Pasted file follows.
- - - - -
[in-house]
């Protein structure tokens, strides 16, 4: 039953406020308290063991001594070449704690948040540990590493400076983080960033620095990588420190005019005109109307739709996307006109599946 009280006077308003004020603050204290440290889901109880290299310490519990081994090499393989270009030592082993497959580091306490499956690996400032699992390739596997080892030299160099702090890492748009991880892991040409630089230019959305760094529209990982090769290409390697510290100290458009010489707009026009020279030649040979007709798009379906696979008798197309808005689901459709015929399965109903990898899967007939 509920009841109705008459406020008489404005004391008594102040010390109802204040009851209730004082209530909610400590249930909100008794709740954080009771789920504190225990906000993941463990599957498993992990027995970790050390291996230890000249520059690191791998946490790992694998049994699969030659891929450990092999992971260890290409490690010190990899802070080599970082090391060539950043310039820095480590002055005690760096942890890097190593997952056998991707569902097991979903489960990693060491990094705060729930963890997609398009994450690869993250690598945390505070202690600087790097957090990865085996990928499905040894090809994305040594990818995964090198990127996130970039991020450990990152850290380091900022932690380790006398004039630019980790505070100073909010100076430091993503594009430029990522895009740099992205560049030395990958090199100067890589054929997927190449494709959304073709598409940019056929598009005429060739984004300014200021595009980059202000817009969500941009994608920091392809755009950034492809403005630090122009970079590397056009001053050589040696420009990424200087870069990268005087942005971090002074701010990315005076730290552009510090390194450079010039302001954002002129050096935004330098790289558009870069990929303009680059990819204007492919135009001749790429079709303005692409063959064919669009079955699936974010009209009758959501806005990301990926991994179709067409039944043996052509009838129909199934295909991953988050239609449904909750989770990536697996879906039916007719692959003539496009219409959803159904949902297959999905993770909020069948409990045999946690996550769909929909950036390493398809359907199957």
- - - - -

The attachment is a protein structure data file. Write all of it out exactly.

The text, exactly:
[in-house]
């Protein structure tokens, strides 16, 4: 039953406020308290063991001594070449704690948040540990590493400076983080960033620095990588420190005019005109109307739709996307006109599946 009280006077308003004020603050204290440290889901109880290299310490519990081994090499393989270009030592082993497959580091306490499956690996400032699992390739596997080892030299160099702090890492748009991880892991040409630089230019959305760094529209990982090769290409390697510290100290458009010489707009026009020279030649040979007709798009379906696979008798197309808005689901459709015929399965109903990898899967007939 509920009841109705008459406020008489404005004391008594102040010390109802204040009851209730004082209530909610400590249930909100008794709740954080009771789920504190225990906000993941463990599957498993992990027995970790050390291996230890000249520059690191791998946490790992694998049994699969030659891929450990092999992971260890290409490690010190990899802070080599970082090391060539950043310039820095480590002055005690760096942890890097190593997952056998991707569902097991979903489960990693060491990094705060729930963890997609398009994450690869993250690598945390505070202690600087790097957090990865085996990928499905040894090809994305040594990818995964090198990127996130970039991020450990990152850290380091900022932690380790006398004039630019980790505070100073909010100076430091993503594009430029990522895009740099992205560049030395990958090199100067890589054929997927190449494709959304073709598409940019056929598009005429060739984004300014200021595009980059202000817009969500941009994608920091392809755009950034492809403005630090122009970079590397056009001053050589040696420009990424200087870069990268005087942005971090002074701010990315005076730290552009510090390194450079010039302001954002002129050096935004330098790289558009870069990929303009680059990819204007492919135009001749790429079709303005692409063959064919669009079955699936974010009209009758959501806005990301990926991994179709067409039944043996052509009838129909199934295909991953988050239609449904909750989770990536697996879906039916007719692959003539496009219409959803159904949902297959999905993770909020069948409990045999946690996550769909929909950036390493398809359907199957």